Nebraska does allow for a special agreement between lenders and borrowers in default called a deed in lieu of foreclosure. This is one of many when a homeowner decides that they simply cannot afford the mortgage payments anymore. In this scenario, the borrower agrees to give over possession of the home to the lender and in turn, the lender does not go through a full foreclosure but instead takes possession of the house and can sell it on their own. This option is also sometimes called "cash for keys" because lenders will sometimes offer a small cash settlement to help with the cost of moving out. Apart from selling the property, considering a short sale, filing for bankruptcy, or going through with a foreclosure, Ohio homeowners in default may decide to leave with a deed in lieu of foreclosure. A lender must also approve this action.
Grace Period Notice
Nebraska does not have a set grace period in place for homeowners facing foreclosure. In some states, when a lender decided to seek foreclosure, there is an automatic waiting period that is designed to give the homeowner a chance to make arrangements, get an agreement in place with the lender to catch up on payments or some other remedy to keep the home. All foreclosure proceedings in the state - both judicial and non-judicial - have built in times where the homeowner must be notified, and there are days and weeks in between where a remedy can be sought. But Nebraska does not specifically have a grace period for all people in danger of losing their home to foreclosure.
Protection for Military Service Members
The US has a federal law that helps protect military personnel from foreclosure, especially while on active duty. Some states also have special programs in place to help make sure their military citizens are able to get help if they are facing foreclosure. But Nebraska does not offer any state-run protection programs. Federal protections are extended to federal military personnel but not for state-specific servicemembers.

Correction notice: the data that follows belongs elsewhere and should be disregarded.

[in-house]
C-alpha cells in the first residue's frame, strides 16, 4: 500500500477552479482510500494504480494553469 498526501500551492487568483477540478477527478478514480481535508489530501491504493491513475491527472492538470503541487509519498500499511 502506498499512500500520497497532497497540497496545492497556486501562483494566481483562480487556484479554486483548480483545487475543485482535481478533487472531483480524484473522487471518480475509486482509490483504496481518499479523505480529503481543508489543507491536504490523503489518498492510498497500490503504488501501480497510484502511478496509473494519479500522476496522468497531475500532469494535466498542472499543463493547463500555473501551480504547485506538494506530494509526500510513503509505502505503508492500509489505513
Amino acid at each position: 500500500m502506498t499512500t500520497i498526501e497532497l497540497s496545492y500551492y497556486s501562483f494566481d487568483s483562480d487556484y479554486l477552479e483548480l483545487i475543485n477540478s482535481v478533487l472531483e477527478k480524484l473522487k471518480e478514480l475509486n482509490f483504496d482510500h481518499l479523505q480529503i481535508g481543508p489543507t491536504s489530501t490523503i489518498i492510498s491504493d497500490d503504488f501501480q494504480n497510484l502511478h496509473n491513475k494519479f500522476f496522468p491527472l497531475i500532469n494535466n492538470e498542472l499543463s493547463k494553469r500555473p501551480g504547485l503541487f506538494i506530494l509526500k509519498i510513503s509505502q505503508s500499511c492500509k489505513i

High Risk Mortgage Protections
In July of 2002, Nebraska enacted a set of anti-predatory lending laws in order to help protect Nebraska homebuyers from foreclosure after securing financing from predatory lenders. Some of the provisions of this new set of laws include the prohibition of a lender charging points and fees in excess of 6% of the total principal financed amount, the prohibition of a mortgage company issuing a loan to a borrower in an amount that the borrower could not reasonably afford to repay, and the prohibition of the financing of single-premium credit insurance, among others.
Additional State Laws
The maximum interest rate allowed by law is 6%. According to Nebraska law, the legal limit for interest rates is 6 percent (16 percent for contracts). However, exceptions include loans by the Department of Banking, corporate loans, open credit accounts, and savings and loans.
Nebraska is a homestead state. The state of Nebraska allows a maximum property value of $60,000 (as of 2015) to be declared a homestead, with a maximum urban acreage of one acre (covering as many as two lots) and a rural limit of 160 acres.
Lender Licensing Requirements
The Nebraska Department of Banking and Finance (NDBF) regulates and supervises the licensing of mortgage bankers. In Nebraska the licensees are referred to as Mortgage Bankers, and anyone who negotiates, acquires, sells, or arranges for mortgage loans is required to be licensed. All Nebraska mortgage licenses are handled through the National Mortgage Licensing System.